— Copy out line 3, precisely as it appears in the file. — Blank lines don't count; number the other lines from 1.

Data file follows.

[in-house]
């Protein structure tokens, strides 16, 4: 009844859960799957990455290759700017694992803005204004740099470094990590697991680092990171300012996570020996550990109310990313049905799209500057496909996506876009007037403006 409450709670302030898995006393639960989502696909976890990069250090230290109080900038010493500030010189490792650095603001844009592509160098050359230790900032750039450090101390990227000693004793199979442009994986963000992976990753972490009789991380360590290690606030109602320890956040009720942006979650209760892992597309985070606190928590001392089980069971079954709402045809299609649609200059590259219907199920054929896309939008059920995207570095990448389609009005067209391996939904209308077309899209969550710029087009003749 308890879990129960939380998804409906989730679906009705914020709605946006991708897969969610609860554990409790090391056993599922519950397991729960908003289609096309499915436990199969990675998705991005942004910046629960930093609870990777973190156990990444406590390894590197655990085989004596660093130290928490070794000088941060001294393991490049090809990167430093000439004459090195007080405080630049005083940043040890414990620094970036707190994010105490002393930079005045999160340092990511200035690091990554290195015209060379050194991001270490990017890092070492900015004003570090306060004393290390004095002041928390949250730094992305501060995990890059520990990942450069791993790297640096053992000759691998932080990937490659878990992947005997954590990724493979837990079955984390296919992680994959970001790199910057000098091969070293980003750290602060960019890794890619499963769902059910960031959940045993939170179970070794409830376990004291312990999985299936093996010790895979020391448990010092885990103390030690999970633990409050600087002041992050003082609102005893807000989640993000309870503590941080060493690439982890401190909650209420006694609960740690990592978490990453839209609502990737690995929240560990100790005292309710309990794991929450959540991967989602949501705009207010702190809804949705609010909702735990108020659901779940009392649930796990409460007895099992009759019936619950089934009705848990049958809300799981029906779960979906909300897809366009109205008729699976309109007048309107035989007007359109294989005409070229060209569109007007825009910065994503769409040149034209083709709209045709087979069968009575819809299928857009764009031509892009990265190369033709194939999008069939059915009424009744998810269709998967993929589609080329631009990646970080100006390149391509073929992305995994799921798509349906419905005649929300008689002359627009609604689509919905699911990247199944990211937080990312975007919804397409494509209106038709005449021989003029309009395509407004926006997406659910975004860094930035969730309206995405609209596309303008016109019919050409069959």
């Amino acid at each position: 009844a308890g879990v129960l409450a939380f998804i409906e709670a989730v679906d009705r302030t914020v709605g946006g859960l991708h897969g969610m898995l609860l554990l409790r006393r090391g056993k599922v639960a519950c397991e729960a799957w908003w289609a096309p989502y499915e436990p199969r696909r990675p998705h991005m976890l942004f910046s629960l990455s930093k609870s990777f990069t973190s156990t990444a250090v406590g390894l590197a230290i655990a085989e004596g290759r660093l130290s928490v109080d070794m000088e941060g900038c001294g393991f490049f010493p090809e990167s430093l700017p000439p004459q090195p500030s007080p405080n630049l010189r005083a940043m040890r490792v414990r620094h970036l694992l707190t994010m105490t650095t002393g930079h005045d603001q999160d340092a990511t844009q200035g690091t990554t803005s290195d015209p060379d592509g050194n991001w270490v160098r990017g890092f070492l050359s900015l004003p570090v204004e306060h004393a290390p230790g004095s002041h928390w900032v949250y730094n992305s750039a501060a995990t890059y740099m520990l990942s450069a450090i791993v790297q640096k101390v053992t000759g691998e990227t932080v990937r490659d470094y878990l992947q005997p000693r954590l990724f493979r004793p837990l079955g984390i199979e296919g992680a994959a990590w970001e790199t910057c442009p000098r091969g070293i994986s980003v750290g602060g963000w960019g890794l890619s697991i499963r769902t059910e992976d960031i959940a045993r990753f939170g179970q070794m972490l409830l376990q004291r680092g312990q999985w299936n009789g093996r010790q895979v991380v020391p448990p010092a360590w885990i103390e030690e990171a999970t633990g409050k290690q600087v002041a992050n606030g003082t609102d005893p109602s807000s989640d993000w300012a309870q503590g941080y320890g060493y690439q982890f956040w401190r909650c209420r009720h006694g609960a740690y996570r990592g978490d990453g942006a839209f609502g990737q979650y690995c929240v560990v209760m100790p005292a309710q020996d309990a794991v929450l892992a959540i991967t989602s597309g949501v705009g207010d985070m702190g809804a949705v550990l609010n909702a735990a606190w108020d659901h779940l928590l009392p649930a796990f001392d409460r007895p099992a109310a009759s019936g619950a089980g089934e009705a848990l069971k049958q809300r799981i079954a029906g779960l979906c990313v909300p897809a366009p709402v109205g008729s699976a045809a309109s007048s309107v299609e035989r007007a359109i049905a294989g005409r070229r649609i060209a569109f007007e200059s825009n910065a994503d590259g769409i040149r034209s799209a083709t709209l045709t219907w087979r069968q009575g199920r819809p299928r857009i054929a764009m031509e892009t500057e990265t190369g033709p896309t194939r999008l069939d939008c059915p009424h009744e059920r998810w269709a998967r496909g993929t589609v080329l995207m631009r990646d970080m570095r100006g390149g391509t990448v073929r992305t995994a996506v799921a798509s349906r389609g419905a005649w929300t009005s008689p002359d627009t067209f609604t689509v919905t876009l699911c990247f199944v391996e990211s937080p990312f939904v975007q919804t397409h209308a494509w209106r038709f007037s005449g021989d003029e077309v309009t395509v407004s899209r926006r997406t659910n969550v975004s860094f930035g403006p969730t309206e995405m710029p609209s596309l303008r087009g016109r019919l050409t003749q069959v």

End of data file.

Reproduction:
């Amino acid at each position: 009844a308890g879990v129960l409450a939380f998804i409906e709670a989730v679906d009705r302030t914020v709605g946006g859960l991708h897969g969610m898995l609860l554990l409790r006393r090391g056993k599922v639960a519950c397991e729960a799957w908003w289609a096309p989502y499915e436990p199969r696909r990675p998705h991005m976890l942004f910046s629960l990455s930093k609870s990777f990069t973190s156990t990444a250090v406590g390894l590197a230290i655990a085989e004596g290759r660093l130290s928490v109080d070794m000088e941060g900038c001294g393991f490049f010493p090809e990167s430093l700017p000439p004459q090195p500030s007080p405080n630049l010189r005083a940043m040890r490792v414990r620094h970036l694992l707190t994010m105490t650095t002393g930079h005045d603001q999160d340092a990511t844009q200035g690091t990554t803005s290195d015209p060379d592509g050194n991001w270490v160098r990017g890092f070492l050359s900015l004003p570090v204004e306060h004393a290390p230790g004095s002041h928390w900032v949250y730094n992305s750039a501060a995990t890059y740099m520990l990942s450069a450090i791993v790297q640096k101390v053992t000759g691998e990227t932080v990937r490659d470094y878990l992947q005997p000693r954590l990724f493979r004793p837990l079955g984390i199979e296919g992680a994959a990590w970001e790199t910057c442009p000098r091969g070293i994986s980003v750290g602060g963000w960019g890794l890619s697991i499963r769902t059910e992976d960031i959940a045993r990753f939170g179970q070794m972490l409830l376990q004291r680092g312990q999985w299936n009789g093996r010790q895979v991380v020391p448990p010092a360590w885990i103390e030690e990171a999970t633990g409050k290690q600087v002041a992050n606030g003082t609102d005893p109602s807000s989640d993000w300012a309870q503590g941080y320890g060493y690439q982890f956040w401190r909650c209420r009720h006694g609960a740690y996570r990592g978490d990453g942006a839209f609502g990737q979650y690995c929240v560990v209760m100790p005292a309710q020996d309990a794991v929450l892992a959540i991967t989602s597309g949501v705009g207010d985070m702190g809804a949705v550990l609010n909702a735990a606190w108020d659901h779940l928590l009392p649930a796990f001392d409460r007895p099992a109310a009759s019936g619950a089980g089934e009705a848990l069971k049958q809300r799981i079954a029906g779960l979906c990313v909300p897809a366009p709402v109205g008729s699976a045809a309109s007048s309107v299609e035989r007007a359109i049905a294989g005409r070229r649609i060209a569109f007007e200059s825009n910065a994503d590259g769409i040149r034209s799209a083709t709209l045709t219907w087979r069968q009575g199920r819809p299928r857009i054929a764009m031509e892009t500057e990265t190369g033709p896309t194939r999008l069939d939008c059915p009424h009744e059920r998810w269709a998967r496909g993929t589609v080329l995207m631009r990646d970080m570095r100006g390149g391509t990448v073929r992305t995994a996506v799921a798509s349906r389609g419905a005649w929300t009005s008689p002359d627009t067209f609604t689509v919905t876009l699911c990247f199944v391996e990211s937080p990312f939904v975007q919804t397409h209308a494509w209106r038709f007037s005449g021989d003029e077309v309009t395509v407004s899209r926006r997406t659910n969550v975004s860094f930035g403006p969730t309206e995405m710029p609209s596309l303008r087009g016109r019919l050409t003749q069959v």